SYDNEY - Even though Gregg Popovich has a roster packed with NBA All-Stars, the United States coach is still a little concerned about the quality of opposition his team will face at the basketball World Cup in August.
USA Basketball, winners of the last two World Cups, named an expanded 20-man roster on Monday for a four-day training camp in Las Vegas from Aug. 4-8 which included 2019 All-Stars Anthony Davis, Kyle Lowry and James Harden.
The San Antonio Spurs head coach will then cull that to the 12 needed for warm-up games against Spain in Los Angeles on Aug. 16, Australia in Melbourne on Aug. 22 and 24 and Canada in Sydney on Aug. 24.
"This will be a process," Popovich told reporters on a conference call on Tuesday.
"Four days is not enough to do much of anything in life. What's available and what's necessary are two different things and we need to look at the process to be a team that plays like a team when we get to China.
"Before that, each minute will be important to us. We are fully aware that we don't have a lot of time."
The quality of the opposing teams at the World Cup, many of which will feature NBA players, was a concern for Popovich.
The matches against Australia's Boomers at Melbourne's Docklands stadium, would therefore provide the U.S. with the final challenge he felt was necessary heading into the Aug. 31-Sept. 15 tournament in China.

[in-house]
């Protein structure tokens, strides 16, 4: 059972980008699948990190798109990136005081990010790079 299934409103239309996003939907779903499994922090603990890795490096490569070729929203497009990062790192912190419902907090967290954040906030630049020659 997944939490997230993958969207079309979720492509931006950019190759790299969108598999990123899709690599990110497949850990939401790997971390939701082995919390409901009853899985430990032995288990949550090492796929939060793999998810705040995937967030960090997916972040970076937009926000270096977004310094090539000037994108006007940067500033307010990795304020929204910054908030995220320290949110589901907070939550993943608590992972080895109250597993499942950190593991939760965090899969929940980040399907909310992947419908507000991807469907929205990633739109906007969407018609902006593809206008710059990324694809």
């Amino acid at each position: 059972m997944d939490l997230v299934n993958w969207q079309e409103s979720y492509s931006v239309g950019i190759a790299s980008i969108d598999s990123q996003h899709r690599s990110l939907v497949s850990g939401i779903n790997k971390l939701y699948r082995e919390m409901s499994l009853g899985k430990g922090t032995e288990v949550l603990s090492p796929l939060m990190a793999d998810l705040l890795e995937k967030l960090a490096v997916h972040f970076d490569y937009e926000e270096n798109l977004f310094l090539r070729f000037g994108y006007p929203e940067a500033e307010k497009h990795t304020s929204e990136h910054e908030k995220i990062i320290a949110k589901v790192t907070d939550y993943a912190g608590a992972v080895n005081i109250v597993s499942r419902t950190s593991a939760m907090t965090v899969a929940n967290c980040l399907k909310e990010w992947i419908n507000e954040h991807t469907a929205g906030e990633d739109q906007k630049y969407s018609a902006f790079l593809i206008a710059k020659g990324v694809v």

"It's obviously a talented group," Popovich said of the Boomers, who have included NBA players such as Philadelphia's Ben Simmons and the Spurs' Paddy Mills in their squad.
"The group has wonderful basketball IQ. They're basketball players. They're not one-on-one players. They are people who understand how to play. They enjoy playing with each other.
"And every country the USA plays against, they want to beat them (the U.S.) badly. I expect the Australians to be a major factor in the World Cup."
The World Cup title is not the only thing up for grabs in China, with direct qualifying spots for next year's Tokyo Olympics also on the line.
Apart from the 20 players named in the initial squad, USA Basketball have approached others like the Los Angeles Lakers forward LeBron James to be available for Tokyo next year.
James, one of the game's all-time greats, has not ruled himself out of contention for Popovich's squad for his fourth Games after he won bronze in Athens in 2004 and golds at Beijing in 2008 and London in 2012.
It was that desire of some of the biggest names in the sport to make themselves available for their national sides that pleased the U.S. team's managing director Jerry Colangelo the most.
"It speaks volumes," Colangelo said. "It says that these players have a passion for the game and for representing their countries. That is all very positive stuff.
"It just creates a situation where it creates much better competition."
(Reporting by Greg Stutchbury in Wellington; Editing by Nick Mulvenney)
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